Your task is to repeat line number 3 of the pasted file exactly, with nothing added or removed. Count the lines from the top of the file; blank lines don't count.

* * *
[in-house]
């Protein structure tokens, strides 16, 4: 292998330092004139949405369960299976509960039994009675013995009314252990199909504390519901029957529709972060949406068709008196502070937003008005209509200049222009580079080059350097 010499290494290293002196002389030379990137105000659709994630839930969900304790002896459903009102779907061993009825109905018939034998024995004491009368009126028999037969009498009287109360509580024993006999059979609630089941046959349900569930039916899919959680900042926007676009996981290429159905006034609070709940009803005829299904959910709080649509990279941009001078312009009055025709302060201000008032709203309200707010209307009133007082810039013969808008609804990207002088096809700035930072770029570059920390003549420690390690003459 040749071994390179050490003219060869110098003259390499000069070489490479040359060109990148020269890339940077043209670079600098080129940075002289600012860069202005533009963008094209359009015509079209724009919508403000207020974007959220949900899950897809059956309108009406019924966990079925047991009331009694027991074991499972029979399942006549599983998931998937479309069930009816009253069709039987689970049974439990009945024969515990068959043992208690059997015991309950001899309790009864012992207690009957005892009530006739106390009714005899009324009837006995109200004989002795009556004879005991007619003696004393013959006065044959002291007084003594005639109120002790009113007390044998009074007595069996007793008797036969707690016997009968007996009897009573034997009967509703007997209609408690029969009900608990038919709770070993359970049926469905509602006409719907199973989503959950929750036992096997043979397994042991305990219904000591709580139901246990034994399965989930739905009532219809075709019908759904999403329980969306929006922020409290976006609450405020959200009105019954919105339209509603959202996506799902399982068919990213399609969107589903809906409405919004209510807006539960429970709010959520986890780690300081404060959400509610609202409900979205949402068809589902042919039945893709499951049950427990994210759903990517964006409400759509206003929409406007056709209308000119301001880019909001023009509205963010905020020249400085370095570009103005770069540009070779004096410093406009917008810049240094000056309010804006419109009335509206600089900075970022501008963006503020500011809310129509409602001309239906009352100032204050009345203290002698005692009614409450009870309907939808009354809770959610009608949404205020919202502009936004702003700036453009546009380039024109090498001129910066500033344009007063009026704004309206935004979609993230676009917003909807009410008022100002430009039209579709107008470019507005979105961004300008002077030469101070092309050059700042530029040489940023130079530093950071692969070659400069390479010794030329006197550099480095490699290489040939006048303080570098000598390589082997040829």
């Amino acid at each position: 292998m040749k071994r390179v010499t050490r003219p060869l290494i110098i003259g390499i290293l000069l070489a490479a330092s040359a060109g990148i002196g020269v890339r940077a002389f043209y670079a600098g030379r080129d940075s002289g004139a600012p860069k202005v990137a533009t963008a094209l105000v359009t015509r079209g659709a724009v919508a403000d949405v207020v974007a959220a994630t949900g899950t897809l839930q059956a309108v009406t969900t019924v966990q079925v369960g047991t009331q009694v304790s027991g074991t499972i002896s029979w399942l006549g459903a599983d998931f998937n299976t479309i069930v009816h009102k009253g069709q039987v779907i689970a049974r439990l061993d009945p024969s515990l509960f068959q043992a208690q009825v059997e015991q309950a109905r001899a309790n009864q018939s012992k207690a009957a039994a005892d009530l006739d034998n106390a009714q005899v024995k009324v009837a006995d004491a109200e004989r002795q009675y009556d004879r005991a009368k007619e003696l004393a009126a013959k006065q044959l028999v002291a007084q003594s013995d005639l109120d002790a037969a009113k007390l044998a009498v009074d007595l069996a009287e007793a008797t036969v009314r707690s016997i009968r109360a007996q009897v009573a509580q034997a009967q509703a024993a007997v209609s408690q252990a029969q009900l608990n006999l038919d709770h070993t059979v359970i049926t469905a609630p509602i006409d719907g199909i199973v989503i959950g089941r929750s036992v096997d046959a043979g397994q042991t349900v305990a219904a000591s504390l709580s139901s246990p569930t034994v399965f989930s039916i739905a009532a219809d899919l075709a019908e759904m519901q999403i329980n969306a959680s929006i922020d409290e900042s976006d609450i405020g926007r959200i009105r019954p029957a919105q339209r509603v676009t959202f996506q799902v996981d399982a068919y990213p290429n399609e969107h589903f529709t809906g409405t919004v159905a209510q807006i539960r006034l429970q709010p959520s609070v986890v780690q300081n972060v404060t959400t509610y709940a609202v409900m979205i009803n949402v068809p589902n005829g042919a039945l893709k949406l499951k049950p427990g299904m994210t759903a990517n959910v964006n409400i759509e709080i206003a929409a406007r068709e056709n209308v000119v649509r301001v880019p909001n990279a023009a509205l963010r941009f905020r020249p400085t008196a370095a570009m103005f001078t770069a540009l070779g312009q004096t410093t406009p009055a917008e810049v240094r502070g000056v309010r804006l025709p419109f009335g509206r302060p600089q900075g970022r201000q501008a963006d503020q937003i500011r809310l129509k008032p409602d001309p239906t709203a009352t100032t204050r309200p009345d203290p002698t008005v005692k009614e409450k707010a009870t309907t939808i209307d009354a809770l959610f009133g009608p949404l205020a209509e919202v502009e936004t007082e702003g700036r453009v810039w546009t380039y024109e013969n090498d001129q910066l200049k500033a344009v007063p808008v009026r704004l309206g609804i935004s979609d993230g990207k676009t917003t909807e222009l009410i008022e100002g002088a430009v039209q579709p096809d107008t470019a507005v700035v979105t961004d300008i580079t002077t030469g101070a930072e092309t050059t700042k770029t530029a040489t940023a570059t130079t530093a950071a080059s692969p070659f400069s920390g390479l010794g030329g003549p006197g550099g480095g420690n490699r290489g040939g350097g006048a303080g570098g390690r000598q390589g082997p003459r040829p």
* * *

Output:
């Amino acid at each position: 292998m040749k071994r390179v010499t050490r003219p060869l290494i110098i003259g390499i290293l000069l070489a490479a330092s040359a060109g990148i002196g020269v890339r940077a002389f043209y670079a600098g030379r080129d940075s002289g004139a600012p860069k202005v990137a533009t963008a094209l105000v359009t015509r079209g659709a724009v919508a403000d949405v207020v974007a959220a994630t949900g899950t897809l839930q059956a309108v009406t969900t019924v966990q079925v369960g047991t009331q009694v304790s027991g074991t499972i002896s029979w399942l006549g459903a599983d998931f998937n299976t479309i069930v009816h009102k009253g069709q039987v779907i689970a049974r439990l061993d009945p024969s515990l509960f068959q043992a208690q009825v059997e015991q309950a109905r001899a309790n009864q018939s012992k207690a009957a039994a005892d009530l006739d034998n106390a009714q005899v024995k009324v009837a006995d004491a109200e004989r002795q009675y009556d004879r005991a009368k007619e003696l004393a009126a013959k006065q044959l028999v002291a007084q003594s013995d005639l109120d002790a037969a009113k007390l044998a009498v009074d007595l069996a009287e007793a008797t036969v009314r707690s016997i009968r109360a007996q009897v009573a509580q034997a009967q509703a024993a007997v209609s408690q252990a029969q009900l608990n006999l038919d709770h070993t059979v359970i049926t469905a609630p509602i006409d719907g199909i199973v989503i959950g089941r929750s036992v096997d046959a043979g397994q042991t349900v305990a219904a000591s504390l709580s139901s246990p569930t034994v399965f989930s039916i739905a009532a219809d899919l075709a019908e759904m519901q999403i329980n969306a959680s929006i922020d409290e900042s976006d609450i405020g926007r959200i009105r019954p029957a919105q339209r509603v676009t959202f996506q799902v996981d399982a068919y990213p290429n399609e969107h589903f529709t809906g409405t919004v159905a209510q807006i539960r006034l429970q709010p959520s609070v986890v780690q300081n972060v404060t959400t509610y709940a609202v409900m979205i009803n949402v068809p589902n005829g042919a039945l893709k949406l499951k049950p427990g299904m994210t759903a990517n959910v964006n409400i759509e709080i206003a929409a406007r068709e056709n209308v000119v649509r301001v880019p909001n990279a023009a509205l963010r941009f905020r020249p400085t008196a370095a570009m103005f001078t770069a540009l070779g312009q004096t410093t406009p009055a917008e810049v240094r502070g000056v309010r804006l025709p419109f009335g509206r302060p600089q900075g970022r201000q501008a963006d503020q937003i500011r809310l129509k008032p409602d001309p239906t709203a009352t100032t204050r309200p009345d203290p002698t008005v005692k009614e409450k707010a009870t309907t939808i209307d009354a809770l959610f009133g009608p949404l205020a209509e919202v502009e936004t007082e702003g700036r453009v810039w546009t380039y024109e013969n090498d001129q910066l200049k500033a344009v007063p808008v009026r704004l309206g609804i935004s979609d993230g990207k676009t917003t909807e222009l009410i008022e100002g002088a430009v039209q579709p096809d107008t470019a507005v700035v979105t961004d300008i580079t002077t030469g101070a930072e092309t050059t700042k770029t530029a040489t940023a570059t130079t530093a950071a080059s692969p070659f400069s920390g390479l010794g030329g003549p006197g550099g480095g420690n490699r290489g040939g350097g006048a303080g570098g390690r000598q390589g082997p003459r040829p």